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Fort Finney was a fort built in Oct. 1785 at the mouth of the Great Miami River near the modern city of Cincinnati and named for Major Walter Finney who built the fort. The site was chosen to be midway between Falls of the Ohio and Limestone (Maysville), two early settlements on the Ohio River. Earlier, George Washington had commissioned Generals George Rogers Clark, Richard Butler and Samuel Parsons to make a peace treaty with the Shawnee Indians, and a fort was needed to secure the territory. A company under Major Finney was dispatched in fall, 1785 from Fort Pitt to build the fort.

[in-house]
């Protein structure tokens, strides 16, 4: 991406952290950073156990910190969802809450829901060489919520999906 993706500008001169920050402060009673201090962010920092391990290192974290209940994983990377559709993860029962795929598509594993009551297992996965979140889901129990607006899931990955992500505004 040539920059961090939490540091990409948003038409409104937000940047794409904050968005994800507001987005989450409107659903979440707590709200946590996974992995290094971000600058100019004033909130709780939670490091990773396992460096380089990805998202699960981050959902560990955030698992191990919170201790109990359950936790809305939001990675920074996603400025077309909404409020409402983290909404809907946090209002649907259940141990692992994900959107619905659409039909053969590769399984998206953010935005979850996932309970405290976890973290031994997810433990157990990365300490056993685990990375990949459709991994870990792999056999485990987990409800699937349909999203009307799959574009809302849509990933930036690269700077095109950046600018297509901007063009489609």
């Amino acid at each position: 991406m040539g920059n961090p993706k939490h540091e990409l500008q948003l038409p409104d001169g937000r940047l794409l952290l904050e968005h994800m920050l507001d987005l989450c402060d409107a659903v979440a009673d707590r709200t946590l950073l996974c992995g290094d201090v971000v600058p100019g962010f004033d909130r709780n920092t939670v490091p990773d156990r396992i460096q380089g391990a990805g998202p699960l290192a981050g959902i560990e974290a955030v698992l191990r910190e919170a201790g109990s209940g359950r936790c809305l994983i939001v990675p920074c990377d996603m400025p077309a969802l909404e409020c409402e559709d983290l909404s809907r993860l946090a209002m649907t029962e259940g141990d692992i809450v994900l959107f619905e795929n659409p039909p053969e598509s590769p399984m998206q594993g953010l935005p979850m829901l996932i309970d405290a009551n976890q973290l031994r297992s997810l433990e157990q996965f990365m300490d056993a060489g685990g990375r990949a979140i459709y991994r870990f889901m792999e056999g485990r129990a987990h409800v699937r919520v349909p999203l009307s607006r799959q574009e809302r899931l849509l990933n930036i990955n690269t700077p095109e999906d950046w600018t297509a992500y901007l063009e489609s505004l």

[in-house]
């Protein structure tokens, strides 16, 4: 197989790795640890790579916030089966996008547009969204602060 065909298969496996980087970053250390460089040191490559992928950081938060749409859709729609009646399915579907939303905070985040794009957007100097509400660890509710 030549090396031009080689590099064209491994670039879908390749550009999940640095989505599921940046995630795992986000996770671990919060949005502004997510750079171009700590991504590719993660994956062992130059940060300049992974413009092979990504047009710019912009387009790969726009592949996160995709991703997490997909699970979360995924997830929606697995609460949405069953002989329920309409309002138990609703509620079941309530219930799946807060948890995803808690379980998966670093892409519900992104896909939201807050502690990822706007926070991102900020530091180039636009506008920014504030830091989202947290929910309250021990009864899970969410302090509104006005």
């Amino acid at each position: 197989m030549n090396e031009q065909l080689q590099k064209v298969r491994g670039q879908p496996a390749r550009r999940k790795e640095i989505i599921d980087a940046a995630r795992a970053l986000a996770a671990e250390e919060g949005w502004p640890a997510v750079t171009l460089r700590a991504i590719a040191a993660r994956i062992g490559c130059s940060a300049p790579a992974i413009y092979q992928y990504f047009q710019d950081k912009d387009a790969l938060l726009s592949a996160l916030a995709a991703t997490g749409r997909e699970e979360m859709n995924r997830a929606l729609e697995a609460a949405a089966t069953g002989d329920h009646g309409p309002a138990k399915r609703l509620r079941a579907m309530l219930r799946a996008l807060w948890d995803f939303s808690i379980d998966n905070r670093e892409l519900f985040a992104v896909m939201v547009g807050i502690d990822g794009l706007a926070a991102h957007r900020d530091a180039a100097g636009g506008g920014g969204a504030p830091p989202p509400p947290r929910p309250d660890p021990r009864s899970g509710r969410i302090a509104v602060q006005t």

The fort was abandoned sometime before the Symmes Purchase in 1788. Today, the site is the coal yard of the Miami Fort Power Plant.

Treaty of Fort FinneyEdit

The Treaty of Fort Finney, also known as the Treaty at the Mouth of the Great Miami, was signed on January 31, 1786 at Fort Finney near modern day Cincinnati between the United States and Shawnee leaders after the American Revolutionary War, ceding parts of the Ohio country to the United States. The treaty was reluctantly signed by the Shawnees, and later renounced by other Shawnee leaders. The Northwest Indian War soon followed.

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